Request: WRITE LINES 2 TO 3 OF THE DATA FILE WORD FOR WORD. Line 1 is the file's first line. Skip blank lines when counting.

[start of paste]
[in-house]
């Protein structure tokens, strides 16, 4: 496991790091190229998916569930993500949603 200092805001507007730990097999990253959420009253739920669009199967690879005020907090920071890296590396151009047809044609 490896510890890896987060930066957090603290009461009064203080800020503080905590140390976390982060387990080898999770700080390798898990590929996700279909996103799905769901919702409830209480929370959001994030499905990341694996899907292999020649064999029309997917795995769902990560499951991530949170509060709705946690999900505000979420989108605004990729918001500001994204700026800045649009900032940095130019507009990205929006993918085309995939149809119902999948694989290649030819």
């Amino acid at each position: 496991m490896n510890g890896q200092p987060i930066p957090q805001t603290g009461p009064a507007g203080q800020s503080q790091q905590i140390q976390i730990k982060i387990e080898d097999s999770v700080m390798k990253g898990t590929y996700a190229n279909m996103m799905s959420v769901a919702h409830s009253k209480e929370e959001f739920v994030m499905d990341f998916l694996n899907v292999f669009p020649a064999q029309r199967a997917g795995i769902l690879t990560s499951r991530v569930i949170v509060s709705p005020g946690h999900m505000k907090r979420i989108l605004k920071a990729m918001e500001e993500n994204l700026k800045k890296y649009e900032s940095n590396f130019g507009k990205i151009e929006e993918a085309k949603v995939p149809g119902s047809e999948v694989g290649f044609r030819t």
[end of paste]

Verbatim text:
């Protein structure tokens, strides 16, 4: 496991790091190229998916569930993500949603 200092805001507007730990097999990253959420009253739920669009199967690879005020907090920071890296590396151009047809044609 490896510890890896987060930066957090603290009461009064203080800020503080905590140390976390982060387990080898999770700080390798898990590929996700279909996103799905769901919702409830209480929370959001994030499905990341694996899907292999020649064999029309997917795995769902990560499951991530949170509060709705946690999900505000979420989108605004990729918001500001994204700026800045649009900032940095130019507009990205929006993918085309995939149809119902999948694989290649030819």
């Amino acid at each position: 496991m490896n510890g890896q200092p987060i930066p957090q805001t603290g009461p009064a507007g203080q800020s503080q790091q905590i140390q976390i730990k982060i387990e080898d097999s999770v700080m390798k990253g898990t590929y996700a190229n279909m996103m799905s959420v769901a919702h409830s009253k209480e929370e959001f739920v994030m499905d990341f998916l694996n899907v292999f669009p020649a064999q029309r199967a997917g795995i769902l690879t990560s499951r991530v569930i949170v509060s709705p005020g946690h999900m505000k907090r979420i989108l605004k920071a990729m918001e500001e993500n994204l700026k800045k890296y649009e900032s940095n590396f130019g507009k990205i151009e929006e993918a085309k949603v995939p149809g119902s047809e999948v694989g290649f044609r030819t």